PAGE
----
Return to the Emerald Isle

Kennedy was greeted by ecstatic crowds in Ireland. Photo courtesy of JFK Library

Kennedy was greeted by ecstatic crowds in Ireland. Photo courtesy of JFK Library

Michael Hogan

From June 26-29, 1963, President John F. Kennedy made a historic visit to his ancestral homeland. When Irish President Eamon de Valera offered the invitation for Kennedy to visit, he jumped at the chance. For those four days, just five months before his shocking assassination, Kennedy was treated like a king, hailed everywhere he went. Our next door neighbor here on Columbia Point, the John F. Kennedy Presidential Library and Museum, documents this journey though artifacts in the exhibit A Journey Home: John F. Kennedy and Ireland.

Though focusing on the 1963 trip, the exhibit follows the Kennedy family legacy in Ireland through previous generations. All of President Kennedy’s eight great-grandparents traveled to America from Ireland during the Potato Famine in the 1840’s. The exhibit includes maps and photographs of the Kennedy family land as well as the family’s coat of arms. The bible from 1850, that the Kennedy clan brought with them to America, the same one on which the President took his oath of office, is here. Another early Kennedy artifact is the original Treaty of Ormonde, given to Kennedy by Prime Minister Sean LeMass and the People of Ireland. The Treaty of Ormonde, dated March 5, 1336, is the first mention of the Kennedy name in Irish history.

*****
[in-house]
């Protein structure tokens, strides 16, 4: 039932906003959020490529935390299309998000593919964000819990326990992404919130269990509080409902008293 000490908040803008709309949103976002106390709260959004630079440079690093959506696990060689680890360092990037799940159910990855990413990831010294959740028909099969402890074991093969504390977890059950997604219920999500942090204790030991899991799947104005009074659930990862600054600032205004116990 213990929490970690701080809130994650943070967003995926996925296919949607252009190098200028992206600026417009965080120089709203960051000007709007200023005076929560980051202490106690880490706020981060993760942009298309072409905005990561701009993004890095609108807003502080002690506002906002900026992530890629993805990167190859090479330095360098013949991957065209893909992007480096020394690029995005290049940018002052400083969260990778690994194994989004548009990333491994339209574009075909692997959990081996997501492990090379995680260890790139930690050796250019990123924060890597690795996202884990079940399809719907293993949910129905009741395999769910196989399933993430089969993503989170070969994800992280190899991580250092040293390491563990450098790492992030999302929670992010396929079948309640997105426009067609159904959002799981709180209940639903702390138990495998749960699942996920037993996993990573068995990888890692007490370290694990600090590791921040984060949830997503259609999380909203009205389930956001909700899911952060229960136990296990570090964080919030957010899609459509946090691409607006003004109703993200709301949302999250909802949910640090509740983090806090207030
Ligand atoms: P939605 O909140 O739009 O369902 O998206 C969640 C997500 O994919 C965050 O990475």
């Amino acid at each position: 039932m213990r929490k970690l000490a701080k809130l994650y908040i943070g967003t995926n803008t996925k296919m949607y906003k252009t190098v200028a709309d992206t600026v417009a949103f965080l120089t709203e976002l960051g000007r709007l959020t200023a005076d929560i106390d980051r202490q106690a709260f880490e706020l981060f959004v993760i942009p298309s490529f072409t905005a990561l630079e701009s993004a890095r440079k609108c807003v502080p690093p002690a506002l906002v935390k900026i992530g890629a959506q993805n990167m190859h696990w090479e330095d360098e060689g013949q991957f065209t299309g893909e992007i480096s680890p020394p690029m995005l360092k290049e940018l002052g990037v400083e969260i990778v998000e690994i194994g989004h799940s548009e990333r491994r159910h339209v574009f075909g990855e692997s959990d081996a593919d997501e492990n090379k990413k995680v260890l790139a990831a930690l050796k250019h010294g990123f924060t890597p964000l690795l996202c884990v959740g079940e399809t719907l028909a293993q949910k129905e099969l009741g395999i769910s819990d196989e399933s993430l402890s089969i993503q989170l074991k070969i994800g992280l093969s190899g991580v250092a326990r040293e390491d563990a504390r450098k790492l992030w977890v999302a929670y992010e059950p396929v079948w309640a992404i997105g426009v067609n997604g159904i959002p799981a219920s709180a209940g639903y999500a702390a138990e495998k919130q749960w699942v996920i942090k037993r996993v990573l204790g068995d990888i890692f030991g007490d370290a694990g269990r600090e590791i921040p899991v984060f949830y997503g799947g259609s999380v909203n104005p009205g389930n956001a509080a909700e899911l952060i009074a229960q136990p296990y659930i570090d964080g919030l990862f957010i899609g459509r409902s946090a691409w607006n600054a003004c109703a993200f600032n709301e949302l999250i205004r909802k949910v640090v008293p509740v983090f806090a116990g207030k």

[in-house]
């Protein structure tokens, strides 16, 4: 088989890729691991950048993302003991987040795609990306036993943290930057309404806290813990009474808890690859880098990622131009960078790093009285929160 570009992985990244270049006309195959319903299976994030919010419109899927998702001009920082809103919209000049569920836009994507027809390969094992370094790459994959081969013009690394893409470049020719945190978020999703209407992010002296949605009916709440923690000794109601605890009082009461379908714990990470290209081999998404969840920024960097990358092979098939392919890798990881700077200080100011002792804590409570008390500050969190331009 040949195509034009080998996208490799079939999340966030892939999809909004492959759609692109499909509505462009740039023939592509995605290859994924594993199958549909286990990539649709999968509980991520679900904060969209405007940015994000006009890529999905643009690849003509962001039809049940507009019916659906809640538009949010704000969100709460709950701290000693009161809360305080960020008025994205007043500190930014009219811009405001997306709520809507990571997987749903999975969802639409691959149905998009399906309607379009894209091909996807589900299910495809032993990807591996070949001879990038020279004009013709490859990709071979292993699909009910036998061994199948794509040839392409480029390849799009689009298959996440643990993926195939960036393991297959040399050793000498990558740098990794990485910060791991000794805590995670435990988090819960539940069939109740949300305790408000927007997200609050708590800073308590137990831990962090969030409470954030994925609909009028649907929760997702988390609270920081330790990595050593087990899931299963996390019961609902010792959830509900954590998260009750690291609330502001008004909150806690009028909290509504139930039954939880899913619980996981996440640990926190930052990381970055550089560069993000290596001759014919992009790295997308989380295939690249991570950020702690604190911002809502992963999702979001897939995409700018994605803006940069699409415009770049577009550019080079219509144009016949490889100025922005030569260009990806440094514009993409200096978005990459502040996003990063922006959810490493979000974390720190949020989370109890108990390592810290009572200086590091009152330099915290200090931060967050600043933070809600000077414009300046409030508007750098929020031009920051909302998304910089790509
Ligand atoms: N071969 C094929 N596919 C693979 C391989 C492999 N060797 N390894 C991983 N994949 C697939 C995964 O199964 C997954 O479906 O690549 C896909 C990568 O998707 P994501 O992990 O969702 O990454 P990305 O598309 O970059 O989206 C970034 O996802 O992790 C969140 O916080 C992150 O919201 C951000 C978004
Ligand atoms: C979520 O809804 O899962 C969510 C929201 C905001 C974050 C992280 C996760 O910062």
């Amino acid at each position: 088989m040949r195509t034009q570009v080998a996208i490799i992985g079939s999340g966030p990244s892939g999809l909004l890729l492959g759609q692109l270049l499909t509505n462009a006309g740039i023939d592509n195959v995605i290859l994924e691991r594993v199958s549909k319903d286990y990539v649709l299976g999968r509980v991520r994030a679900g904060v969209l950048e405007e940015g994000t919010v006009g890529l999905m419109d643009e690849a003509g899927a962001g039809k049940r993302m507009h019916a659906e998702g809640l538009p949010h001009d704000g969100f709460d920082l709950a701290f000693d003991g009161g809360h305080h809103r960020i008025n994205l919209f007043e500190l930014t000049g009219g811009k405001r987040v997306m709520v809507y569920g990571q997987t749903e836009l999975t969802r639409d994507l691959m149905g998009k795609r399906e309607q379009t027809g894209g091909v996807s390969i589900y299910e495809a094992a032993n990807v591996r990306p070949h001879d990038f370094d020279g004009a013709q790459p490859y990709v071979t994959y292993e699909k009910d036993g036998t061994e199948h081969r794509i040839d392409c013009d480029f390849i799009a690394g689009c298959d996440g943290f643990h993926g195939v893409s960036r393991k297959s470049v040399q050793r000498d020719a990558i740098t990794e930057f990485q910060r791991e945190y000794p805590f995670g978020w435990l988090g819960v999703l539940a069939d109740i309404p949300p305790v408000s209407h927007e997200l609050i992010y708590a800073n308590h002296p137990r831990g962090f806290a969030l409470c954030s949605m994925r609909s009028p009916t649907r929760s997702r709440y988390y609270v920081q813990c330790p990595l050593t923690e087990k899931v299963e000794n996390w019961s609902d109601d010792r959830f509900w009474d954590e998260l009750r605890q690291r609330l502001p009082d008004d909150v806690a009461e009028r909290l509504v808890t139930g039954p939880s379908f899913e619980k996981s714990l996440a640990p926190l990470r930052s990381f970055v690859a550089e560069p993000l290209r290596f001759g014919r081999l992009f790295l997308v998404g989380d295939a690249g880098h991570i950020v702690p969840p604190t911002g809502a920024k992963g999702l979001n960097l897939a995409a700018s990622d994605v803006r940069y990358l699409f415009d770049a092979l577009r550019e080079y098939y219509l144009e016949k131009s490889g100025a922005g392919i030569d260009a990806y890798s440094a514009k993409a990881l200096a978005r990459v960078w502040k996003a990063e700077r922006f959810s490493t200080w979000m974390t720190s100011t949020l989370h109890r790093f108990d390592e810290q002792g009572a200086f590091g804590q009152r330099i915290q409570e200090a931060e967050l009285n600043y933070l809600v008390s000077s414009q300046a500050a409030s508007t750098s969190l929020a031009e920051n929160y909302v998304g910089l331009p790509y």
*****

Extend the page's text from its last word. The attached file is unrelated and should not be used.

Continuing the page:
The exhibit also features items from the actual trip. From the original letter sent to Kennedy by De Valera inviting him to visit to the last minute telegram Kennedy received from De Valera on the tarmac of Shannon Airport as he was boarding his plane for home; the entire trip is documented. Visitors will find hand written notes made by Kennedy. There are his corrections to the speech he gave upon his landing in Dublin as well as a poem he jotted down after hearing De Valera’s wife Sinead recite it at dinner. There is a copy of The Irish Times from June 27, 1963 with the headline “Dublin Greets Kennedy”. Some of the most amazing things visitors find here are the gifts given to Kennedy by the people of Ireland. The Galway Great Mace and the Freedom of the City of Galway Casket are sterling examples of Connemara marble and precious metals. The sword of Commodore John Barry inscribed with the Latin words “Pro Gloria et Patria” (For Glory and Country) was another gift presented to Kennedy that can be found here. There are honorary degrees from The University of Ireland and Trinity College that Kennedy received on the trip.

So, with St. Patrick’s Day coming on Saturday why not check out some local history as well of some Irish history at the same time. Get in the Irish spirit and the Boston spirit at the same time. Before you drink your green beer and eat your corned beef, take the short walk across the street to the John F. Kennedy Presidential Library and Museum and check out Kennedy’s journey home. The JFK Library is free to UMass students with a valid student ID.